Reflections on Parenting from the Head of a Psychiatrist and the Heart of a Father
# 1 best seller both in Texas and Houston on Amazon.com after its release in 2000.
- “AH-HA” EXPERIENCES
- MAKING MEMORIES
- DESIGNING SOFTWARE
- BELIEVING AND OTHER REVERSE TRUTHS
- 34 PRINCIPLES OF PARENTING (A WORK IN PROGRESS)
- THE EVERYDAY CREATIVITY OF PARENTING
- REAL BOYS AND REAL MEN
- TO THE FATHER OF A DAUGHTER
- ADMIRABLE RESTRAINT (& OTHER TRIALS OF PARENTING)
- HOMEWORK: THEIRS AND OURS
- THE MEANINGS AND MADNESS OF MONEY
- NECESSARY MASKS
- AN INTERIM WEATHER REPORT ON THE STORMS OF ADOLESCENCE
- THE ART OF LETTING GO
- BEING THERE
- FIRST DATE; LAST ILLUSION
- WHERE HAVE ALL THE HEROES GONE?
- ROMANTIC, BLIND, STEADFAST (AND OTHER TYPES OF) LOVE
- LOVE IS A VERB
- THE LENGTHENING SHADOW OF THE PAST
- ENDINGS AND BEGINNINGS
- SOLACE AND SOLITUDE
- INTERNAL STORYLINES
- WHERE FEELINGS RESIDE
- PICTURES OF FAMILY GHOSTS
- AN ANNOTATED REALITY
- WHERE MEMORIES RESIDE
- DISPATCHES FROM THE HOMEFRONT
- RETURN TRIPS
- UNCONSCIOUS CONTRACTS
Lauren and I walked across the dam of the tranquil lake in front of our farmhouse with only the clattering of the loose rocks of the gravel road breaking the silence of dusk. We crossed the meadow and climbed into the blind to view wildlife out for nighttime feeding. We sat in the two folding chairs in this small space eight feet from the ground, peering out the slot windows into a near darkness for movement. Later, our high beam light probed the darkness to search for the double pin point light of bobcat or deer eyes.
In ten more days, she would leave for college, and this was our last weekend at the farm before she’s gone.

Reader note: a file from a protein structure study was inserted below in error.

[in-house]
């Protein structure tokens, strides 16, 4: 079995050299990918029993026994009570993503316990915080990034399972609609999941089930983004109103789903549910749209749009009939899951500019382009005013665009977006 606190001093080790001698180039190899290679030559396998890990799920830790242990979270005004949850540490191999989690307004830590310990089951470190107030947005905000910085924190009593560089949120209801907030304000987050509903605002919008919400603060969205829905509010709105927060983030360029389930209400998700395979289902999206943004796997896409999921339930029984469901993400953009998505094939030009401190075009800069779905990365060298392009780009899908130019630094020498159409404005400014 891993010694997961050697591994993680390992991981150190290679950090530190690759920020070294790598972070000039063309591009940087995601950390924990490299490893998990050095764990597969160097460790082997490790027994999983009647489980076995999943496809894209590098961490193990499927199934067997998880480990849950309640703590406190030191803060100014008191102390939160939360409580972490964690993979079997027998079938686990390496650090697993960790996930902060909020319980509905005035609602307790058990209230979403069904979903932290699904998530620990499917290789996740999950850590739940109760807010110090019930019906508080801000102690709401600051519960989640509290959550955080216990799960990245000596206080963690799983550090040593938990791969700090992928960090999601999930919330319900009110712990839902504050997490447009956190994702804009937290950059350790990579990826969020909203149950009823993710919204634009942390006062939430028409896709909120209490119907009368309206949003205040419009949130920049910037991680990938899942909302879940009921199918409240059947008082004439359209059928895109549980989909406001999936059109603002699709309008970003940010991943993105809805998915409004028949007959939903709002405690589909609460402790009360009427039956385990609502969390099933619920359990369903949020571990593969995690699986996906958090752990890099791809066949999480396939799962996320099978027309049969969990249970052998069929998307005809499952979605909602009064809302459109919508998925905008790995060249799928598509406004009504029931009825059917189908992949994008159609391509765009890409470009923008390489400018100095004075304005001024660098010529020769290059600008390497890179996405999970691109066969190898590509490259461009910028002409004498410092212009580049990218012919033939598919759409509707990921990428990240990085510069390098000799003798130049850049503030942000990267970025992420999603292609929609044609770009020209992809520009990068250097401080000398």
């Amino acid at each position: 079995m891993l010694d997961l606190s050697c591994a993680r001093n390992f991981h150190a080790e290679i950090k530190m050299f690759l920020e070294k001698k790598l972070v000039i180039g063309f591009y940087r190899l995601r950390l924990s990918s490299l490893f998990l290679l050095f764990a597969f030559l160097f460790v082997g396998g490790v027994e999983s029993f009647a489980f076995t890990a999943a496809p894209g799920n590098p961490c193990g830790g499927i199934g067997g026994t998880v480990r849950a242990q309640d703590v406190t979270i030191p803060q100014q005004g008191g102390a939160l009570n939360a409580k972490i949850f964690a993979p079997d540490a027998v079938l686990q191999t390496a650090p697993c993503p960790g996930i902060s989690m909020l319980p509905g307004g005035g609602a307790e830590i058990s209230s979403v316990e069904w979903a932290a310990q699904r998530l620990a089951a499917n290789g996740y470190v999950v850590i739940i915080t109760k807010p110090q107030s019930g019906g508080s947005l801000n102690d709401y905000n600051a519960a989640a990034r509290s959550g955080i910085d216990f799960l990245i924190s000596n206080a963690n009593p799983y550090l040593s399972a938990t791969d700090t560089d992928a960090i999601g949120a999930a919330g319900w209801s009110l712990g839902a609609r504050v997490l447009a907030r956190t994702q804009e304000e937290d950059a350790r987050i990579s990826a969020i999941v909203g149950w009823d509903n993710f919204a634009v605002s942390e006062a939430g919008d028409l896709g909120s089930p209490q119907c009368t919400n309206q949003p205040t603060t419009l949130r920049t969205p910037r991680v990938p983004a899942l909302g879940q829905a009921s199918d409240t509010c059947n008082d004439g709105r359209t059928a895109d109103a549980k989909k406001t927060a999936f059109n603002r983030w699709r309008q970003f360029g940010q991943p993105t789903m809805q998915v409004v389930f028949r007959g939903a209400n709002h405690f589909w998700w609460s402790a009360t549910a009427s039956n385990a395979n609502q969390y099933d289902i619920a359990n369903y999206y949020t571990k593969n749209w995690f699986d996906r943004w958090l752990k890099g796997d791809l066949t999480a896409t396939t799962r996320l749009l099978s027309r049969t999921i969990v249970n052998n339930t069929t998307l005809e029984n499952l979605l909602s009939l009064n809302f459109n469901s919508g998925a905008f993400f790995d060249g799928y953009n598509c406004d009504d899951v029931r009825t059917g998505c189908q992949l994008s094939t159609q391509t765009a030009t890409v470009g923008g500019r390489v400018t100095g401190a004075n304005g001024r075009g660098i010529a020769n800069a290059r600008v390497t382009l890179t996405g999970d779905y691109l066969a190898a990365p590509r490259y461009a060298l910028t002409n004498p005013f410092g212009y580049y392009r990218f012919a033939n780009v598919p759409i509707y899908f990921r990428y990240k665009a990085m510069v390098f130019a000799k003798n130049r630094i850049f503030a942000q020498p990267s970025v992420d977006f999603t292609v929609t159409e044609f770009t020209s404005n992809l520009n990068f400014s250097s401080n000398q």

The destiny of parenthood is the irony of having the end in mind from the beginning. By the time you?ve got it down, you aren?t it any more. Still, that moment of recognition of the coming loss, when you can no longer pretend to ignore the inevitable, really hits–even though it was always there–like a moment when you embrace what you?ve known all along, and understand it for the first time. As my Dad did in his own simple way at another farm long ago, had I taught her the soul of the soil, the rhythm of the seasons, the circle of birth and death?
As Lauren and I sat in the blind looking for critters of the night, hopeful for that bobcat, I wondered if we would ever sit here again in the future, after new trails and fresh scents took her to different terrain. I wondered if we would have to search for common ground in the tomorrows ahead. Time would soon create a new expansion of her path that she could not yet imagine. I worried only slightly that she would always be able to remain firmly at the center of that orbit and see it clearly. Yet I knew that some of her learning would lead her back to that place inside her, the home she has always known, to rediscover it again and again. She would come to know the necessary paradox of it ever being the same, and ever being different.
The ancient gravity of earth and home will always have its familiarity, I reassured myself, the native soil for us both.